"Keep Eye on Ball: The Hashim Khan Story" Film Review
After First British Open Win in 1950
Hashim Khan, the Greatest Squash Player of All Time
Tonight I had the pleasure of watching a special showing of "Keep Eye on Ball: The Hashim Khan Story" about the greatest squash champion of all time. The showing was at the Roeper School in Birmingham, Michigan. The movie's producer, Beth Rasin, told the audience about the six-year process of making the movie which was directed by Josh Easdon.
The movie tells the amazing story about how a little Pashtun boy, born in 1916 or thereabouts, growing up in in an isolated village near Peshawar, British colonial India, now Pakistan, began playing squash on a British army base where his father worked and ended up becoming the greatest squash player in the history of the sport. At 93 he continued to play and teach squash in Denver.
After winning 7 British Open championships, and championships in India, Scotland, Australia as well Hashim Khan came In 1963 he came to the United States to work as pro at the Uptown Athletic Club in Detroit. A deciding factor was the education of his large family of eight sons and five daughters that he could not afford on the income of a squash professional in his native country. Because of his wife’s illness he moved to Denver in the early 1980’s where he became a professional at the Denver Athletic Club. His sons, his brother and other Khans have dominated world squash competition ever since.
Here is an excerpt from the brochure distributed at the showing of the movie in Birmingham tonight:.
"In 1951, a then-unknown squash player from the newly formed country of Pakistan won the British Open and changed the sport of squash forever.
"'Keep Eye on Ball: the Hashim Khan Story' is an historic film which brings to the screen for the very first time Hashim's story along with the history of squash and an intimate glimpse of the history of Pakistan and the Pashtun tribe, what it means to be a Muslim and the cultural juxtapositions of a Pakistani-American family."
"Rarely there come into our midst extraordinary athletes whose talents take them beyond the boundaries of their sport. Icons like Pele and Muhammad Ali...and Hashim Khan. An extraordinary champion who is now in his nineties, Hashims passion for squash has taken him on an eight decade journey corssing economic, geographic and generational bourndaries and transcending social, cultural and religious biases."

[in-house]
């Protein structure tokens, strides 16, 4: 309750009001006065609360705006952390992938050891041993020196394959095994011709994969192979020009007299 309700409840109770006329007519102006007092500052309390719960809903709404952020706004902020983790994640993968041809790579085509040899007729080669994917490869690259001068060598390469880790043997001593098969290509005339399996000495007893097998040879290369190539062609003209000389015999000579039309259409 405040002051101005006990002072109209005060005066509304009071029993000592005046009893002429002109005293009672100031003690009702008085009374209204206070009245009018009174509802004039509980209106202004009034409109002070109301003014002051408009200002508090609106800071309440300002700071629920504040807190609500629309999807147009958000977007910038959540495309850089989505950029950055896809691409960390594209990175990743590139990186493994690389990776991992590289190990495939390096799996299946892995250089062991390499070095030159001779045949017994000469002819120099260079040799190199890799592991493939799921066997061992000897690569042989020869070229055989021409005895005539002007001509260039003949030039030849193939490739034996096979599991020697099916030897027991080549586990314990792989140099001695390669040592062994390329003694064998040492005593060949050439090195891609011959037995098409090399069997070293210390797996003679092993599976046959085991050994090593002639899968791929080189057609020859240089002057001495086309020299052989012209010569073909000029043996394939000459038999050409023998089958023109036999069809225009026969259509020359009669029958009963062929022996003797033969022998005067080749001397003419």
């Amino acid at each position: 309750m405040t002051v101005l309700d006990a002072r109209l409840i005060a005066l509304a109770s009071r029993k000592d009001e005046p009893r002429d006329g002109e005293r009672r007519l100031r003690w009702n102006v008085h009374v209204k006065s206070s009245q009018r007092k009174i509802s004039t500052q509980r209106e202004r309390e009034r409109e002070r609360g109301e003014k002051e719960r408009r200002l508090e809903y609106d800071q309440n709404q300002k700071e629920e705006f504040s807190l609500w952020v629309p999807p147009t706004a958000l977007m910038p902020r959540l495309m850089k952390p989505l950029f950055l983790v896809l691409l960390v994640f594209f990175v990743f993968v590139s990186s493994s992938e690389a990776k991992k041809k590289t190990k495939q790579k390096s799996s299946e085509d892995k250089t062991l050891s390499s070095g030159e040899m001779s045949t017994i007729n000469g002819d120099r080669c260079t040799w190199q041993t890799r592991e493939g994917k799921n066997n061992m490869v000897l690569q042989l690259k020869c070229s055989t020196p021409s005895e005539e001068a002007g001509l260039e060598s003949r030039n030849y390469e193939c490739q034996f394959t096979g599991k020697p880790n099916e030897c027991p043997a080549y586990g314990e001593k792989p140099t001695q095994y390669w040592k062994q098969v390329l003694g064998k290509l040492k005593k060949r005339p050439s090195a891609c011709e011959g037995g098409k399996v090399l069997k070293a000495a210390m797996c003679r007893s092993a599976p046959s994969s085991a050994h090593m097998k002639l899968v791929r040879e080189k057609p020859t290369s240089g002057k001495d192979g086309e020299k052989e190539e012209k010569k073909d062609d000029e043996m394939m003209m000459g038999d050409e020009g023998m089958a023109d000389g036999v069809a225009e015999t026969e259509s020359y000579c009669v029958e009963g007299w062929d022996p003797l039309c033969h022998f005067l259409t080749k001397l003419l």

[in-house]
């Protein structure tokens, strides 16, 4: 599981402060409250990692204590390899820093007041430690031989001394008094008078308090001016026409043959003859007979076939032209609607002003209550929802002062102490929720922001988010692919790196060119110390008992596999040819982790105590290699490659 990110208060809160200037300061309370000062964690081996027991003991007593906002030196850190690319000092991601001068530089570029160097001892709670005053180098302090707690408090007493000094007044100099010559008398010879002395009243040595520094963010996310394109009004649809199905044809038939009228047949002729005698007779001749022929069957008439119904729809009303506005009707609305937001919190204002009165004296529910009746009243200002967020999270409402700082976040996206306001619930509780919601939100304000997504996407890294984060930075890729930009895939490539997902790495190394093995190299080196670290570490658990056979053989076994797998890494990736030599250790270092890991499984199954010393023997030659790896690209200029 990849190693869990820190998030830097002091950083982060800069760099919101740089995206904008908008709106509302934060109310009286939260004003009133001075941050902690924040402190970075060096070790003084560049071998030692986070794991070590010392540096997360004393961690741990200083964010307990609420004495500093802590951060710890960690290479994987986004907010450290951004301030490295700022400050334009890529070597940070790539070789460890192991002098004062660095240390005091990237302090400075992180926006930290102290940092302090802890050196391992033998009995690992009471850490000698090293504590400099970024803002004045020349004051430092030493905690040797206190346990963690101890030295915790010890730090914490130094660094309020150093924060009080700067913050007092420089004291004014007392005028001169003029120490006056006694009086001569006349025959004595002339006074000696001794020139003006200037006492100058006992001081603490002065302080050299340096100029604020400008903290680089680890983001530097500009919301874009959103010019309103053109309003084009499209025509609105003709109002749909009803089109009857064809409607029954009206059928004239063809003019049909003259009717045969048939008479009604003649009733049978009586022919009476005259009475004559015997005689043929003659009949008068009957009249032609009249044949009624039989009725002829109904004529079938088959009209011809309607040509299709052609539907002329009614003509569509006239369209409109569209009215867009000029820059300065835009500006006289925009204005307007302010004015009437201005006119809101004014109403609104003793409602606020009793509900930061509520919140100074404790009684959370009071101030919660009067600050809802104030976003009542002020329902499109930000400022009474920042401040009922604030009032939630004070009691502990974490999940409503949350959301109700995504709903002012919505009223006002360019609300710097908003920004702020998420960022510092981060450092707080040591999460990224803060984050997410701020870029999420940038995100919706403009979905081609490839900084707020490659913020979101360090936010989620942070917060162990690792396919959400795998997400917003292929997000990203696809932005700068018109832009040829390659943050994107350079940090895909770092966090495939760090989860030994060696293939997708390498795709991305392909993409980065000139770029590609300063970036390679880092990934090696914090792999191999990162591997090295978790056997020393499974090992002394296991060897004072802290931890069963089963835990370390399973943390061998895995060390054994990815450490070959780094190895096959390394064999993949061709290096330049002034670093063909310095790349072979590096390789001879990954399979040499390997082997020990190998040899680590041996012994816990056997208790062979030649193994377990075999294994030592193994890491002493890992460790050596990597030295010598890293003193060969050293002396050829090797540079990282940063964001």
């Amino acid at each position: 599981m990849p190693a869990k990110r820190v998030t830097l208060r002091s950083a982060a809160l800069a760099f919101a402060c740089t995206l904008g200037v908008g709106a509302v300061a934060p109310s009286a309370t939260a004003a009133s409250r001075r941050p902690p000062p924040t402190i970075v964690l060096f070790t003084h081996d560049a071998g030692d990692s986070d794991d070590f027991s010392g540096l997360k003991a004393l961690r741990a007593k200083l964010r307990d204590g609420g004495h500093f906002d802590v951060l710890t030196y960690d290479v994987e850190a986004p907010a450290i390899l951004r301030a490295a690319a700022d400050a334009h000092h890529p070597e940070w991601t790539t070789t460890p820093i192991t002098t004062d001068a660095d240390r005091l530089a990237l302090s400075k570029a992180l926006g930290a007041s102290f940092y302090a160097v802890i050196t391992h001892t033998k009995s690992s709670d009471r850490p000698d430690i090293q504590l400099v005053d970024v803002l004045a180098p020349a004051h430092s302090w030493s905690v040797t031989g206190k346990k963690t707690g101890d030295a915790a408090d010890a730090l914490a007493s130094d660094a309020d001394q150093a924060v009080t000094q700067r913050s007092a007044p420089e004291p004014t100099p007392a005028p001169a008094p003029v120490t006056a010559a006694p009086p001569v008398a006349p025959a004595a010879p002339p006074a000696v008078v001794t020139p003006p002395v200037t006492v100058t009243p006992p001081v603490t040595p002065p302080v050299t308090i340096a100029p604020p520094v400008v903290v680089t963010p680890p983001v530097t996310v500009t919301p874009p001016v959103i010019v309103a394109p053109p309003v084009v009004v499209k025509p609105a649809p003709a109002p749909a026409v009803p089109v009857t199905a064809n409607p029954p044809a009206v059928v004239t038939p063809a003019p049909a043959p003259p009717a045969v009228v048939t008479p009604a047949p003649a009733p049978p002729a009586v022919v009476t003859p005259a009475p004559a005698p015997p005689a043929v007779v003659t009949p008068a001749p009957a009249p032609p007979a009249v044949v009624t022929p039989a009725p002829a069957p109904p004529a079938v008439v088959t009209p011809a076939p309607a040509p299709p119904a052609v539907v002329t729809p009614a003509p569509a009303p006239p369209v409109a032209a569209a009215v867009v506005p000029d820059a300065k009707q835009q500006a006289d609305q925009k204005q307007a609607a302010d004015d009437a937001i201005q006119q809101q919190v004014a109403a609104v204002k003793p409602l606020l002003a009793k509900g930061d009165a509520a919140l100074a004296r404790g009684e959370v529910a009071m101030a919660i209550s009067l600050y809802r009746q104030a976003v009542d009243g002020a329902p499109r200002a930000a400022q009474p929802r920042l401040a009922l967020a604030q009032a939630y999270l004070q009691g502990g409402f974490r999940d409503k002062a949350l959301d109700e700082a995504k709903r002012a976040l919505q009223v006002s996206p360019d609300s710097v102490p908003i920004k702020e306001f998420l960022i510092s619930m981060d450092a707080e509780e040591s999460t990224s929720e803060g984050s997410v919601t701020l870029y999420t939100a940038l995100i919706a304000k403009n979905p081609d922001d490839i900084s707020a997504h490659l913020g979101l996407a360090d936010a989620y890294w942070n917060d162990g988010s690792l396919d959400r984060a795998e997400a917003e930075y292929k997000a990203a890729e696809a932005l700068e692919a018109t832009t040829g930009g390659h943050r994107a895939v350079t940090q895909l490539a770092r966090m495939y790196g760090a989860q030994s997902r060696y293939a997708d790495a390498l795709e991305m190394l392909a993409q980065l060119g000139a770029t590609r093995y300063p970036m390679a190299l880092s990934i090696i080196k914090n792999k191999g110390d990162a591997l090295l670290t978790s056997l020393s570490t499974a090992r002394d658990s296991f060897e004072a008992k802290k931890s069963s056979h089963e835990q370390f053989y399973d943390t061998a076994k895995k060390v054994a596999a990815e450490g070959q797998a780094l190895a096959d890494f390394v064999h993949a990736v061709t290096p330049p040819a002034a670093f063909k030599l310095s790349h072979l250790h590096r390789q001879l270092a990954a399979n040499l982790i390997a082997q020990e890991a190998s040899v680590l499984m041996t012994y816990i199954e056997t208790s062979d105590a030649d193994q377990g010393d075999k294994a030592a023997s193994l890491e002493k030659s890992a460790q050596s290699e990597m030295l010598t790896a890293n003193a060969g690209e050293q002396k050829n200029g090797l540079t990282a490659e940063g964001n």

The producers of the film are seeking donations to enable them to finish and distribute the film throughout the world. Contributions may be made to support this special project as follows:
New York Foundation for the Arts
Fiscal Sponsorship Program
155 Avenue of the Americas 14th Floor
NY, NY 10013-1507
(Make your check payable to: New York Foundation for the Arts.)
Please find enclosed a contribution in the amount of $_________.It is my wish that this contribution support "Keep Eye on Ball: The Hashim Khan Story," a project that you sponsor.
12-30-07NYTimes--Hashim Khan, a Legend at 93, Still Chases the Game
- A Legend, at 93, Still Chases the Game - New York Times
Hashim Khan, who has won seven British Open squash titles, is a national hero in Pakistan, where a small railway station bears his name.
SquashMagazine--Hashim Khan Turns 90 on July 1, 2004
- Hashim Khan Turns 90
Hashim grew up thinking he was born in 1914. When he was first approached, in 1951, about coming to England to play in the British Open, he thought they would not let him play in the tournament if they knew he was 37. So he made himself 35, with 1916
Squash Films by Josh Easdon
- Squash Films - by Josh Easdon
Hashim Khan: A Squash Champion's Story
The Great Khans Are the Kings of Squash
- The Great Khans are the Kings of Squash
Squash to the Khans is not a game at all, but a sacred family trust. With single-minded zeal, they've learned to dominate it as no other family has ever dominated any sport.
Hashim Khan in Action at 92
"Khan of Khans" The New Yorker 2-1-64
- The Sporting Scene: KHAN OF KHANS : The New Yorker
THE SPORTING SCENE about Hashim Khan, the Pakistani squash racquets player who won the U.S. Open Championship last year and came close to winning it again a couple of weeks ago, when he was defeated in the final by his 26-year-old nephew Mohibullah K
"The Valley of the Khans" The New Yorker Feb 21 1973
- The Sporting Scene: THE VALLEY OF THE KHANS : The New Yorker
THE SPORTING SCENE about squash. Tells about the career of Hashim Khan, the greatest squash-racquests player of all time. He was born in Pakistan, began his squash career there & later played in England, before making his American debut in 1954 a
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